Interactive teaching is a conversational-AI solution that uses the predictions of multiple deep-learning models to determine its next output during a teaching session. Those models have four chief functions:
- understanding-gap detection, or automatically identifying the part of an utterance that Alexa doesn’t understand;
- concept interpretation, or eliciting and extracting the definition of a concept from interactions with the customer;
- dialogue management, or keeping conversations about new concepts on track; and
- declarative reasoning, or evaluating the actions available to Alexa (e.g., controlling smart-home appliances) for the best matches to a declarative instruction (e.g., “It’s dark in here”).
Alexa’s natural-language-understanding models classify customer utterances by domain — broad functional areas such as music or weather — and intent — the action the customer wants performed, such as playing music.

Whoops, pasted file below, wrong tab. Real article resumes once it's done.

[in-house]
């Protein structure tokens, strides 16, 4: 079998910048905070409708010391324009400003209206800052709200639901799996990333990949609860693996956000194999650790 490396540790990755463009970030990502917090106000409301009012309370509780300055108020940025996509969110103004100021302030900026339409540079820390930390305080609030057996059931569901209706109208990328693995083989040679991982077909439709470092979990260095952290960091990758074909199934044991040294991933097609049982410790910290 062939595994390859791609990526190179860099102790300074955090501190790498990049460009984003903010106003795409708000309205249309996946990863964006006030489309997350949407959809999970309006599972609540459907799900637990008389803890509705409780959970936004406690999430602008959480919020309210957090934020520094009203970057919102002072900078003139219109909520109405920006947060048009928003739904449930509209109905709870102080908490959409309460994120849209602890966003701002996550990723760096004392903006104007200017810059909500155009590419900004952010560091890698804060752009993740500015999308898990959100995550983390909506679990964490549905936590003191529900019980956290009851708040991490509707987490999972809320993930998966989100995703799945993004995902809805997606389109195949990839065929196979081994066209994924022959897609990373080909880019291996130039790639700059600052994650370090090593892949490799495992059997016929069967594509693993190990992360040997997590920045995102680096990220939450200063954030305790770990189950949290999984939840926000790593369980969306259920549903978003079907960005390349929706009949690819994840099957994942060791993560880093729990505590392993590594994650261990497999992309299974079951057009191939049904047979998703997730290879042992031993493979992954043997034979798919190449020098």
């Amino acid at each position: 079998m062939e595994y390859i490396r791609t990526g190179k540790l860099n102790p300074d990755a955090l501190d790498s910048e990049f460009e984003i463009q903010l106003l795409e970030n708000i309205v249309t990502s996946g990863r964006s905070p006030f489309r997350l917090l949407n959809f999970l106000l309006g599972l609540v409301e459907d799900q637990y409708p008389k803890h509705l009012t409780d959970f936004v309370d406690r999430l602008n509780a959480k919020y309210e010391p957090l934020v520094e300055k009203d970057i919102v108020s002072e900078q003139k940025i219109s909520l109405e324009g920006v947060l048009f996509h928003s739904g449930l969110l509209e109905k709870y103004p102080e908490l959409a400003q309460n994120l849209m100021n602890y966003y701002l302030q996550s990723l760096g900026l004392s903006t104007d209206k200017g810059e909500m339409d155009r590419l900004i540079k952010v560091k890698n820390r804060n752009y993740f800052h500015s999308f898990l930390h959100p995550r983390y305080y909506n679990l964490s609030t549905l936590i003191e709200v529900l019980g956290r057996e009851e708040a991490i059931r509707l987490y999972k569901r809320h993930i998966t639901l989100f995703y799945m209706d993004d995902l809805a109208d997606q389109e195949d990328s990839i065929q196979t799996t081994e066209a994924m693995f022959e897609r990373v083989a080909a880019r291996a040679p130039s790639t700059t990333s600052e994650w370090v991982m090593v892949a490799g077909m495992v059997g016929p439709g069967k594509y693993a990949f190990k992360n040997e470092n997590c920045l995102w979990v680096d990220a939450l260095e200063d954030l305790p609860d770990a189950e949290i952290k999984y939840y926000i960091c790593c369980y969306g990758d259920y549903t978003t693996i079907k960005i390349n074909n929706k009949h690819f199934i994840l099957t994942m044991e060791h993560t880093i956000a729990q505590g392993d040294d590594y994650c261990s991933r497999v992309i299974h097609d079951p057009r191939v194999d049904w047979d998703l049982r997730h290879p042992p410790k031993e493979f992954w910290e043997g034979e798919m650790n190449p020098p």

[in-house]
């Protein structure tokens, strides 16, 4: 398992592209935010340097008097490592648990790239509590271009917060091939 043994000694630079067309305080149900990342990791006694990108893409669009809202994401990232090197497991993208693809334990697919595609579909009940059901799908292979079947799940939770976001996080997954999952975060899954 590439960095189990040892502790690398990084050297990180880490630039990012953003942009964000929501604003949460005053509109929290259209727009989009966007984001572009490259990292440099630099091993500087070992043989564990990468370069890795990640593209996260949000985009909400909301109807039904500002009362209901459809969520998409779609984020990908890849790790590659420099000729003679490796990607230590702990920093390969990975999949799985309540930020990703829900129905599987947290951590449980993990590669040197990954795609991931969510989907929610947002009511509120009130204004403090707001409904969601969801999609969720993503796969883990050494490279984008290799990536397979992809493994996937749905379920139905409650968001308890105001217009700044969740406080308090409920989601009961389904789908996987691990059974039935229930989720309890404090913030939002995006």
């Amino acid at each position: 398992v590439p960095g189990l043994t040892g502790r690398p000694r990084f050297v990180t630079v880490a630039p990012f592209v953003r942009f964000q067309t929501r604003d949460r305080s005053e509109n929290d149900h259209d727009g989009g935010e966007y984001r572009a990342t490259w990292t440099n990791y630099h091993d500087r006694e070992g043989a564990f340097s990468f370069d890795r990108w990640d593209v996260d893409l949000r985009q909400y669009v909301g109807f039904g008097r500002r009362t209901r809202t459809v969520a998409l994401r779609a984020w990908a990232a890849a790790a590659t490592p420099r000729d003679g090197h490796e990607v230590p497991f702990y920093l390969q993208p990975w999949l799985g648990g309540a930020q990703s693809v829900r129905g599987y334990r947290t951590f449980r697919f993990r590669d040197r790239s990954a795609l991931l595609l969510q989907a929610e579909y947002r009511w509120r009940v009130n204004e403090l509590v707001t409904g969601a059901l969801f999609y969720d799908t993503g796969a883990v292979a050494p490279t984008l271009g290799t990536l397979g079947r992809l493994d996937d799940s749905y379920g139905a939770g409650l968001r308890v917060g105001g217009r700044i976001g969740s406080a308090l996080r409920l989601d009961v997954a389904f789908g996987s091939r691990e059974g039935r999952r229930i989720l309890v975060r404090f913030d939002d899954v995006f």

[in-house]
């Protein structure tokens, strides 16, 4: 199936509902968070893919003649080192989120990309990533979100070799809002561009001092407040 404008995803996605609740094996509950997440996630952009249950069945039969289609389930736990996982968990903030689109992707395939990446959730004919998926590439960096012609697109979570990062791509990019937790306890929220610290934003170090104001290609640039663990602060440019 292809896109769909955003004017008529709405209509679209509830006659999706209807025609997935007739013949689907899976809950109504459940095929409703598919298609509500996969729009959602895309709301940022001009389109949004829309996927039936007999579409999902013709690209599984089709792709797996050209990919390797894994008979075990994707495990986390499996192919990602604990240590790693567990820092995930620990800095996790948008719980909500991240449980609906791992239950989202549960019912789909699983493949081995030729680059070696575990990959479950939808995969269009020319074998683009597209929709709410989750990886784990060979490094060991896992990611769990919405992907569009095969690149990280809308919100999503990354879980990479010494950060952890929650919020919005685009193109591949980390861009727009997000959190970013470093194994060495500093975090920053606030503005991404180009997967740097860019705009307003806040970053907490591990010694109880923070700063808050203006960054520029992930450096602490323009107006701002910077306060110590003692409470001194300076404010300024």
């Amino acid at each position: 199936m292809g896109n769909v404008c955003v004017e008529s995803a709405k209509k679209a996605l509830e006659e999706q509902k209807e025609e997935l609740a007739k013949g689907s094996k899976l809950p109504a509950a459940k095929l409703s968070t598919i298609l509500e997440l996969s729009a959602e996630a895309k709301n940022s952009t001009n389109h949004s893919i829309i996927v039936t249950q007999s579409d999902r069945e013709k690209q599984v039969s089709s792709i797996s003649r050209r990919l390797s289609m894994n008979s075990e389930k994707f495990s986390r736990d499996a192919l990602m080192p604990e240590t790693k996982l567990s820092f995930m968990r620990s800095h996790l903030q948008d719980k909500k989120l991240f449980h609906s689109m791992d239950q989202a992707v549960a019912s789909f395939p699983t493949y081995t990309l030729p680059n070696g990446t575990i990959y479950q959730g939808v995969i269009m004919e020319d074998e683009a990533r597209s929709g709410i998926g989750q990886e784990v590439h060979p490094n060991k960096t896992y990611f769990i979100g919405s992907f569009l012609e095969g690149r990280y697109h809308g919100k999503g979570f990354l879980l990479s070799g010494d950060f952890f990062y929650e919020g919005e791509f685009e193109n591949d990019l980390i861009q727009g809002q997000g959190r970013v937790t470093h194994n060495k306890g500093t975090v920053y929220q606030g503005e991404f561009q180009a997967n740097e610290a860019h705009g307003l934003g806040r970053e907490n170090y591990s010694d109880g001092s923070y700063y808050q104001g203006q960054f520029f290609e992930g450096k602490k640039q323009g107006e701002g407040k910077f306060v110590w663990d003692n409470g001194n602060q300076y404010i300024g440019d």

They also identify the slots and slot-values in the utterance, or the specific entities and entity types the intent should operate upon. For instance, in the utterance “Alexa, play ‘Blinding Lights’ by the Weeknd”, “Blinding Lights” is the value of the slot Song_Name, and “the Weeknd” is the value of the slot “Artist_Name”.
When the probabilities of the top-ranked slots are low, the understanding-gap-detection model recognizes an opportunity to learn new slot concepts (such as “study mode” in the utterance “set the living room light to study mode”). The model is also trained to reject utterances such as “set the lights to, umm, never mind”.
Once the customer engages in a teaching session, the concept interpretation model elicits and extracts the interpretation of the new concept from the customer’s free-form speech.
For example, the customer could respond to the question “What do you mean by ‘study mode’?” by saying, “Well, you know, I usually study at night by setting the light to 50% brightness”.
The concept interpretation model would extract the phrase “50% brightness” from that utterance and store it as the definition of “study mode”.